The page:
Students champion inclusion work

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Two Tadcaster Grammar students last week told a meeting at the House of Lords of their efforts to champion sport for all.

Siblings Jemima and Will Browning told those gathered at the event staged by Play Unified, a global movement aimed at ending intolerance towards you people with learning disabilities through sport, spoke about their work at their school.

Jemima, who has started writing a column in the Wetherby News, said: “I feel that everyone should have the same opportunities to take part and succeed.

“From personal experience I have seen how people sometimes struggle to see past a person’s disability, as is the case with my brother.

“People don’t see Will first, they see his Down’s Syndrome and perceive he is ‘different’. This has led to him often feeling excluded, isolated and unhappy. “But Play Unified is changing this. Through bringing young people together and placing us with the direct responsibility to bring about change we are able to create new opportunities for all of us.”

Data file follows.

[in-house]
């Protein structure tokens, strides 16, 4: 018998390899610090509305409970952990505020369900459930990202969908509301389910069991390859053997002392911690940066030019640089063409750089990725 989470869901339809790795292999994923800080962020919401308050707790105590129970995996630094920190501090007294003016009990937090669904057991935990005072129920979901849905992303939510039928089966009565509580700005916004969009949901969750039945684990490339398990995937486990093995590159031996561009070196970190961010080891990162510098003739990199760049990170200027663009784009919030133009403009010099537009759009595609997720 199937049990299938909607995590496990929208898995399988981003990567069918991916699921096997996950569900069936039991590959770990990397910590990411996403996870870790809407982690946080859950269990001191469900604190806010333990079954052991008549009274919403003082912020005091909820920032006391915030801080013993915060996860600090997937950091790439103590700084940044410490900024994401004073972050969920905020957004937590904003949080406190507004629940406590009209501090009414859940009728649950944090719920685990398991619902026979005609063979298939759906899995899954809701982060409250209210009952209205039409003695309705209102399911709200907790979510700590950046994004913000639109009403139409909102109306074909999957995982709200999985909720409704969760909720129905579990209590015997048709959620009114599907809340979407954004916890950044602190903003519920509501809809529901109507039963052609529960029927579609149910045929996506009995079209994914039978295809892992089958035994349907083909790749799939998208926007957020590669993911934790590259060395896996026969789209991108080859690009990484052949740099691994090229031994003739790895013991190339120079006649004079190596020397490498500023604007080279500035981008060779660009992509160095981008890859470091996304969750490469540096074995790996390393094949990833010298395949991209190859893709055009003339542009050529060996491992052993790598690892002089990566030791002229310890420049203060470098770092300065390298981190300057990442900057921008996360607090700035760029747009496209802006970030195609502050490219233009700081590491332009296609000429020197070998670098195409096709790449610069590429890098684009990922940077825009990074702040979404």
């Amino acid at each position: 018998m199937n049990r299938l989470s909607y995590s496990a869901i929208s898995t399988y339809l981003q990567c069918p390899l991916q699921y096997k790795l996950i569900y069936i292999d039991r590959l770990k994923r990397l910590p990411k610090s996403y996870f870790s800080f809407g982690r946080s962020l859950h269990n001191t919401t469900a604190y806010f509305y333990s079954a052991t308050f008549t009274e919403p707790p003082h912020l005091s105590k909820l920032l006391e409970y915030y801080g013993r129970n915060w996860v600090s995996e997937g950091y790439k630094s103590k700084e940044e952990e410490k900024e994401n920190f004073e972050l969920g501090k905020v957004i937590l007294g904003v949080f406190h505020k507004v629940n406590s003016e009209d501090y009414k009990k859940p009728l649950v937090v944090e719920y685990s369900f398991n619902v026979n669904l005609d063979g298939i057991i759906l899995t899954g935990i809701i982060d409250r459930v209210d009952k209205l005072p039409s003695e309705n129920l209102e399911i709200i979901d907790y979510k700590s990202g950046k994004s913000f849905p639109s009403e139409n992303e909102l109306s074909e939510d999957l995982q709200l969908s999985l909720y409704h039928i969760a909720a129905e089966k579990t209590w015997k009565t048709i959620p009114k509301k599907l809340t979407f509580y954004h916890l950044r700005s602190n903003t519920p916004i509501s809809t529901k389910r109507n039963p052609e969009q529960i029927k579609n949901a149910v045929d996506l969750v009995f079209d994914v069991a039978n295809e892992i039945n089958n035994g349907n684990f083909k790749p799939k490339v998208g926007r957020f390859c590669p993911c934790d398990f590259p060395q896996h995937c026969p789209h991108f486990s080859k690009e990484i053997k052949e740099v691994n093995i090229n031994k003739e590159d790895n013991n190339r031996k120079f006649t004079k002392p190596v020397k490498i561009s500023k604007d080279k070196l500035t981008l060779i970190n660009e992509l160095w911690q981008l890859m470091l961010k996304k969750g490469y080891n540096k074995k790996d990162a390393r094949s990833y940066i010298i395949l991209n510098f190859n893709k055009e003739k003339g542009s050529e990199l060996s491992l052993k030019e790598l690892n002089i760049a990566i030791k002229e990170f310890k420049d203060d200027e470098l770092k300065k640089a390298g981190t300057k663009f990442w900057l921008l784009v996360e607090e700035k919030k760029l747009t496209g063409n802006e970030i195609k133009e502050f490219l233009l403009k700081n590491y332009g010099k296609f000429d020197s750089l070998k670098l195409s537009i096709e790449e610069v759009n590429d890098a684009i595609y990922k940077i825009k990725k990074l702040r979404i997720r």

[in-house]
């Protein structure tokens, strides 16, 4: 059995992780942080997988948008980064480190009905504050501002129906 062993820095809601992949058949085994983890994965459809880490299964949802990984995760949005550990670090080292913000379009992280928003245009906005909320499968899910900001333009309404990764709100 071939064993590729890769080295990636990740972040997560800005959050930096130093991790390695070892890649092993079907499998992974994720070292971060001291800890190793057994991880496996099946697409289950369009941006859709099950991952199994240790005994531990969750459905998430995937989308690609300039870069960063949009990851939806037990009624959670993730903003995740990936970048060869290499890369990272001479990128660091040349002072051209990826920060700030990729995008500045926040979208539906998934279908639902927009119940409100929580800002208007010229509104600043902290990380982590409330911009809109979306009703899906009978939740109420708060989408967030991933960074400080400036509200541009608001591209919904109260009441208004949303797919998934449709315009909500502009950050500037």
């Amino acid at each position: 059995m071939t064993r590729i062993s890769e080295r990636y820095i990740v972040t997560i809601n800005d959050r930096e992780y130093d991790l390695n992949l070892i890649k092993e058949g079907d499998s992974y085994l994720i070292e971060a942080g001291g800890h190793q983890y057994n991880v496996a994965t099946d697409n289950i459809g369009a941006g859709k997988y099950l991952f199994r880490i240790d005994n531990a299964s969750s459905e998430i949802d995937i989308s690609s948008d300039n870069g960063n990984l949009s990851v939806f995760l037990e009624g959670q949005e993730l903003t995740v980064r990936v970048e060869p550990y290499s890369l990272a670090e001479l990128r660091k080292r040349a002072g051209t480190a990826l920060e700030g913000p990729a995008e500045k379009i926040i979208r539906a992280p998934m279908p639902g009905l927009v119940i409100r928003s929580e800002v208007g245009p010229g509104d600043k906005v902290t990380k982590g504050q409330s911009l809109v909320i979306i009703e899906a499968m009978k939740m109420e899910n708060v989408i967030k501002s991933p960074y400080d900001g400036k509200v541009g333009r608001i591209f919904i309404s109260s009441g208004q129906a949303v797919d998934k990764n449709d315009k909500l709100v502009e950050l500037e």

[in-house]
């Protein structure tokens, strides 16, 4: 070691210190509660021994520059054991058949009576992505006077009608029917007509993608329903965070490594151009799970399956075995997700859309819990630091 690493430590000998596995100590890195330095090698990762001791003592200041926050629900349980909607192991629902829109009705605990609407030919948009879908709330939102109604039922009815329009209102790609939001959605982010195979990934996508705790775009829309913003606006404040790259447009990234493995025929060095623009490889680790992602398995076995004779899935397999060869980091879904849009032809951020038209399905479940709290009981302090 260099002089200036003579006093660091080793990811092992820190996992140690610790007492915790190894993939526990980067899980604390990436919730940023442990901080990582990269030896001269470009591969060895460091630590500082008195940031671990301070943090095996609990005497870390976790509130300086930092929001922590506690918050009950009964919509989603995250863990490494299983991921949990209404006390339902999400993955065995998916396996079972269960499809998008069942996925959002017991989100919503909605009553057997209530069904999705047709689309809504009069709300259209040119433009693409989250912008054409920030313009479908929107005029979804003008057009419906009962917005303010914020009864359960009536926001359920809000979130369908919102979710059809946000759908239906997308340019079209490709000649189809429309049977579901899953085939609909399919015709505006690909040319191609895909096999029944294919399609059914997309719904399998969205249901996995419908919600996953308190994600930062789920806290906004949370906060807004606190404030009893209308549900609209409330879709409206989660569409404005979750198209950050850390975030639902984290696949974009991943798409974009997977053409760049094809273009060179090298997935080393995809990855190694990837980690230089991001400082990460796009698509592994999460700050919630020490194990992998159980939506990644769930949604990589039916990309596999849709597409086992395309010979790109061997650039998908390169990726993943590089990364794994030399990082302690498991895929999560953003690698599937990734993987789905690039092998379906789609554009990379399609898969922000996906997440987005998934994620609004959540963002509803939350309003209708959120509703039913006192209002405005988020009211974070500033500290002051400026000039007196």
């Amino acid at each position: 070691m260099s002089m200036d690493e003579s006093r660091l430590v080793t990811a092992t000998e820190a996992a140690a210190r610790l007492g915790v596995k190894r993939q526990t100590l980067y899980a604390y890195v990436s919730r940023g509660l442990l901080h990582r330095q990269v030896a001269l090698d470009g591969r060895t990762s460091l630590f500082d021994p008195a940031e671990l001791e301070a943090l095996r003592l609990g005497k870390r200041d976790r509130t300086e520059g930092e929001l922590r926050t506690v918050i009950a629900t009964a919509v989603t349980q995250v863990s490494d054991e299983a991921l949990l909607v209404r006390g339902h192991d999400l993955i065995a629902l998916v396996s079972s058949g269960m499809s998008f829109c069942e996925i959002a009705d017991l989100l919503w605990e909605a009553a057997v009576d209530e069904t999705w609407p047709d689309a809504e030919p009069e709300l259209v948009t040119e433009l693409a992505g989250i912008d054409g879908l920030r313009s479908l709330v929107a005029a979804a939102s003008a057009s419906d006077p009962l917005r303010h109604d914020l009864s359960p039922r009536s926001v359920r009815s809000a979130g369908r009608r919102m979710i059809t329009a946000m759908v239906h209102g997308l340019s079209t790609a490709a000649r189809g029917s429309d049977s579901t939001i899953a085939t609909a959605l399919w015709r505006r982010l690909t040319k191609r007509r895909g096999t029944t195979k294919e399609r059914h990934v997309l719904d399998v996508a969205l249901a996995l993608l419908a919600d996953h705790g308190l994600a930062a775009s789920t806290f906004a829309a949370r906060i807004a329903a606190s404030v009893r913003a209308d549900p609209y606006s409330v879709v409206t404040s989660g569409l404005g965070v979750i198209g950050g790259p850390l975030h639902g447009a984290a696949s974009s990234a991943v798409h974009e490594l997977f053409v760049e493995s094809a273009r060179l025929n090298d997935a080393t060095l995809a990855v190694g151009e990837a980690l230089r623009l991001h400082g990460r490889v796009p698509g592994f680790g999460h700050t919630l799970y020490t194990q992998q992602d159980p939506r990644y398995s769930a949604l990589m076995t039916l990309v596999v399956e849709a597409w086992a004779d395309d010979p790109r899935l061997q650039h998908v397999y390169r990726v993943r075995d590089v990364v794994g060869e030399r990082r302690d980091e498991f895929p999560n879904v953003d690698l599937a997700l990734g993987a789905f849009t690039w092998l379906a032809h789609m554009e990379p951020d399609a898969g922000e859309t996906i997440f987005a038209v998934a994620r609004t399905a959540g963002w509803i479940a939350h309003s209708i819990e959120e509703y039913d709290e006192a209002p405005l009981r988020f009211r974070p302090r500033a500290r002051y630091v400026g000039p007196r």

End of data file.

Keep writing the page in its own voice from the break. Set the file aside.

Jemima set up an inclusive committee at her school where students decide what they can do to change attitudes towards people with intellectual disabilities and organise sporting activities that appeal to everyone.

Play Unified is led by Special Olympics Great Britain and delivered in partnership with the Youth Sport Trust – jointly funded and administered by DCMS and Sport England.

It aims to change attitudes towards and perceptions of young people with intellectual disabilities through sport, working on the principle that playing and training together will create friendships and understanding between them. The ultimate goal is to create a ‘unified generation’.

Play Unified held a series of youth summits across the UK throughout 2016, where Young Ambassadors were inspired to drive the campaign – using sport and leadership skills to break down barriers.

More than 500 young people have joined the campaign as Play Unified Young Leaders, exceeding Play Unified’s two-year target by 20 per cent in just 12 months – an even split of young people with and without intellectual disabilities.